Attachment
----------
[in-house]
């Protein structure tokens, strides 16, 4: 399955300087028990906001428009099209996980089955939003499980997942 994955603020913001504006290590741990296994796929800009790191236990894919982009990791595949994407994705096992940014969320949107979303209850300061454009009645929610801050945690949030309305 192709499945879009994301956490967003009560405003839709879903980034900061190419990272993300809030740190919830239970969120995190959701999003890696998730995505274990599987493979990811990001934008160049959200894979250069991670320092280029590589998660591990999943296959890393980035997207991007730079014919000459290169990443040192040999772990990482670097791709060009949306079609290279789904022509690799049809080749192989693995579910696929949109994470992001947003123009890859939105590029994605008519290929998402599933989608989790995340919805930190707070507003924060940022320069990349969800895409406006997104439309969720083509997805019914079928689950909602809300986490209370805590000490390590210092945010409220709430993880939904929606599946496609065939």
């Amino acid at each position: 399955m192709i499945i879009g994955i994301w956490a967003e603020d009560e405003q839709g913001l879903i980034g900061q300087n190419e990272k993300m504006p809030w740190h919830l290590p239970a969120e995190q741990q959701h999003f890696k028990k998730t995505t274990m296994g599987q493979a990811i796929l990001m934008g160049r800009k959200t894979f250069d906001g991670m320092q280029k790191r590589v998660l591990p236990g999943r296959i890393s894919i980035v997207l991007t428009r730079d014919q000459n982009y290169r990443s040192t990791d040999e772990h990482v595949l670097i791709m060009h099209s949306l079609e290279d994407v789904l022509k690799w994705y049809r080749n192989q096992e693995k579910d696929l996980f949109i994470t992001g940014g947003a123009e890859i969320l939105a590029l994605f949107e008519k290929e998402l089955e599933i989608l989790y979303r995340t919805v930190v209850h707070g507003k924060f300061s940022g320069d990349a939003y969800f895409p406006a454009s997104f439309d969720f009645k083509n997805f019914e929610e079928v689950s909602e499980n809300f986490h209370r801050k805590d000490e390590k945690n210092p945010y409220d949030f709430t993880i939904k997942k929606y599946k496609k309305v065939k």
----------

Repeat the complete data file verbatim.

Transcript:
[in-house]
């Protein structure tokens, strides 16, 4: 399955300087028990906001428009099209996980089955939003499980997942 994955603020913001504006290590741990296994796929800009790191236990894919982009990791595949994407994705096992940014969320949107979303209850300061454009009645929610801050945690949030309305 192709499945879009994301956490967003009560405003839709879903980034900061190419990272993300809030740190919830239970969120995190959701999003890696998730995505274990599987493979990811990001934008160049959200894979250069991670320092280029590589998660591990999943296959890393980035997207991007730079014919000459290169990443040192040999772990990482670097791709060009949306079609290279789904022509690799049809080749192989693995579910696929949109994470992001947003123009890859939105590029994605008519290929998402599933989608989790995340919805930190707070507003924060940022320069990349969800895409406006997104439309969720083509997805019914079928689950909602809300986490209370805590000490390590210092945010409220709430993880939904929606599946496609065939």
């Amino acid at each position: 399955m192709i499945i879009g994955i994301w956490a967003e603020d009560e405003q839709g913001l879903i980034g900061q300087n190419e990272k993300m504006p809030w740190h919830l290590p239970a969120e995190q741990q959701h999003f890696k028990k998730t995505t274990m296994g599987q493979a990811i796929l990001m934008g160049r800009k959200t894979f250069d906001g991670m320092q280029k790191r590589v998660l591990p236990g999943r296959i890393s894919i980035v997207l991007t428009r730079d014919q000459n982009y290169r990443s040192t990791d040999e772990h990482v595949l670097i791709m060009h099209s949306l079609e290279d994407v789904l022509k690799w994705y049809r080749n192989q096992e693995k579910d696929l996980f949109i994470t992001g940014g947003a123009e890859i969320l939105a590029l994605f949107e008519k290929e998402l089955e599933i989608l989790y979303r995340t919805v930190v209850h707070g507003k924060f300061s940022g320069d990349a939003y969800f895409p406006a454009s997104f439309d969720f009645k083509n997805f019914e929610e079928v689950s909602e499980n809300f986490h209370r801050k805590d000490e390590k945690n210092p945010y409220d949030f709430t993880i939904k997942k929606y599946k496609k309305v065939k």